Puzznic logo

Supplier: Ocean Price: £24.95

Transportation plays a major part in this Ocean puzzle game. As with all games of this type, there is a time factor involved. In Puzznic there's a count-down while you struggle to match up blocks of the same colour or pattern. When two or more likewise blocks rest adjacent, either vertically or horizontally, they all flash and disappear. The object of Puzznic is therefore to remove all the blocks from the screen by careful manoeuvring.

The game does need real care, since you can only move your blocks sideways. To get them to go down just push them over an edge and gravity takes its course. With only two of each type of brick it is simplicity itself to sort out a screen.

Where it starts to get tricky is when there are three blocks, and two are very near each other. Remove those two, whether by design or accident, and you're scuppered, with one block remaining.

Puzznic doesn't boast great graphics or sound, but after a couple of screens it becomes fiendishly clever, requiring more and more forethought before you continue playing. Thumbs up time as this is a refreshing alternative to Tetris, Welltris at all.


Puzznic logo

Ocean £24.99 * Joystick

After their conversion of the cutesy- arcade Plotting, Ocean have released an Amiga version of another Taito coin-op in the form of Puzznic. As with most puzzle games there is no plot to speak of - the game is just a straight out-and-out brain-taxer.

New Blocks For The Kids
The point of the game is to put together matching blocks so that they explode; they are then removed from the level. This simple idea starts off easily enough, with simple formations consisting of pairs of blocks. All you have to do is slide them together and bingo, a nice clear level.

The problems start when you need to destroy blocks of three at a time and work out how to bridge gaps with other blocks. Still with me? No? Well then just follow the example at the bottom of the page.

Puzznic

The first thing to do on this screen is get the three red circles together, so drop the first one on the grey pentagon to the left of the moving block.

Puzznic

Now protect the red circle by placing the black square over it.

Puzznic

Pull the next red circle off the moving platform (being careful not to let it go down past the other circle) over the square to make the three.

Puzznic

Use the moving block to pull the purple cube and yellow block over to the left.

Puzznic

Now it's just a matter of clearing off the odd pairs...

Puzznic

...and you have a nice clear level.


PUZZNIC - THE CHALLENGE
We thought it would be a bood idea to get some real celebrities to have a play-off of this challenging puzzle game. So who would be the most apt people to ask? We invited the renowned genius Albert Einstein and master cubist Pablo Picasso to test their abilities at block manoeuvring. Unfortunately, it appears that they're both dead, so that's that sketch knackered.

Puzznic logo Zzap! Sizzler

Ocean, C64 £9.99 cassette; £14.99 disk, Amiga £24.99

After Plotting comes another blocky puzzle game from Taito/Ocean. Once again the aim is getting rid of tiles by bringing identical ones together.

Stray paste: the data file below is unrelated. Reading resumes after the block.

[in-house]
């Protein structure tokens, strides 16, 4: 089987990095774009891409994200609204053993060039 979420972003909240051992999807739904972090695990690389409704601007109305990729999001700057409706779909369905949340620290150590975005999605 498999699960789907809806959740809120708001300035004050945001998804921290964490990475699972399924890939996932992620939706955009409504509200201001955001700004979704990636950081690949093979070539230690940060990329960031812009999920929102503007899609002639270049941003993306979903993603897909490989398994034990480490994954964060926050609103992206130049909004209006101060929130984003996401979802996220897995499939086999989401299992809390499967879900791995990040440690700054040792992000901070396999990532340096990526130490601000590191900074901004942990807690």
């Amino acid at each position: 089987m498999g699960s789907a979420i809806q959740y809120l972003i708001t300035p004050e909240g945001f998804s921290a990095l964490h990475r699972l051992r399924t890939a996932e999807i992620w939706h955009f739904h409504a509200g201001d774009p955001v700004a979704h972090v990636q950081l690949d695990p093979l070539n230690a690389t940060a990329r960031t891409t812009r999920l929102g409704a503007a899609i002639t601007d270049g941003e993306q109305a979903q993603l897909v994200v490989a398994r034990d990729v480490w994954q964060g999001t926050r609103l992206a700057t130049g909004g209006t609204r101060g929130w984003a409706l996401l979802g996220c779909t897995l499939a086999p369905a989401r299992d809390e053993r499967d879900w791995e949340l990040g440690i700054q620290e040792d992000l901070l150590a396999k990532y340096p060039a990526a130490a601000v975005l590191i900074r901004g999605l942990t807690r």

On each level there's an assortment of tiles which can be moved about by placing a cursor on them, pushing in the direction you want them to move, and pressing fire. Unlike Atomix, there's gravity, so tiles can't be moved upwards - unless there's a lift to take them up.

On the first few levels the tiles come in even numbers, so it's fairly easy to progress by bringing pairs of tiles together. But things soon get complicated when you have odd numbers of tiles: bringing three tiles together simultaneously can take a lot of ingenuity!

There are no less than 144 levels in Puzznic, split into 36 stages laid out like a tree - completing a stage allows you to attempt either of the two branching out from it. In the coin-op you can choose to start on any of the stages on the first two rows, but now you can start on any of the first five rows!

Once you begin playing you have two resets, which restore everything on the level except time to its start position - useful if you have messed things up completely. Once the resets are used up you can only wait for time to run out. Then you can use one of five continue-plays.


Robin Hogg Puzznic's early levels are misleading in their simplicity and only when you get to the second row do the fiendish possibilities become obvious. Cleverly the game pulls you slowly into its grasp until escape is impossible! You have to keep playing - this is as compulsive a game as I've played all year. While 144 screens and several different ways of playing provide a big challenge.
The main requirement of the graphics is that they're fast and clear, and both version succeed in this. Unlike Plotting there's no background graphics to provide visual variety, but the tiles have an attractive animated sheen which is particularly nice on the C64. In fact the C64 comes off best, the more restrained greyish palette working better than the slightly garish 16-bit graphics. But gameplay is the thing with Puzznic, and both versions excel in that.
Stuart Wynne This Taito coin-op seems almost designed for home play - it's easy to while away the hours pondering what can be truly brain-bending problems. The graphics are functional and cleanly laid out with well used colours and a neat sheen effect on the C64. The Amiga game is graphically disappointing but at least there are some great sonics. Mind you, the graphics don't matter much, as Puzznic has some very addictive gameplay. It's nice the way you're introduced to new elements and new objects to manipulate with each new screen; the select-your-path feature is another well thought-out idea. Overall superb!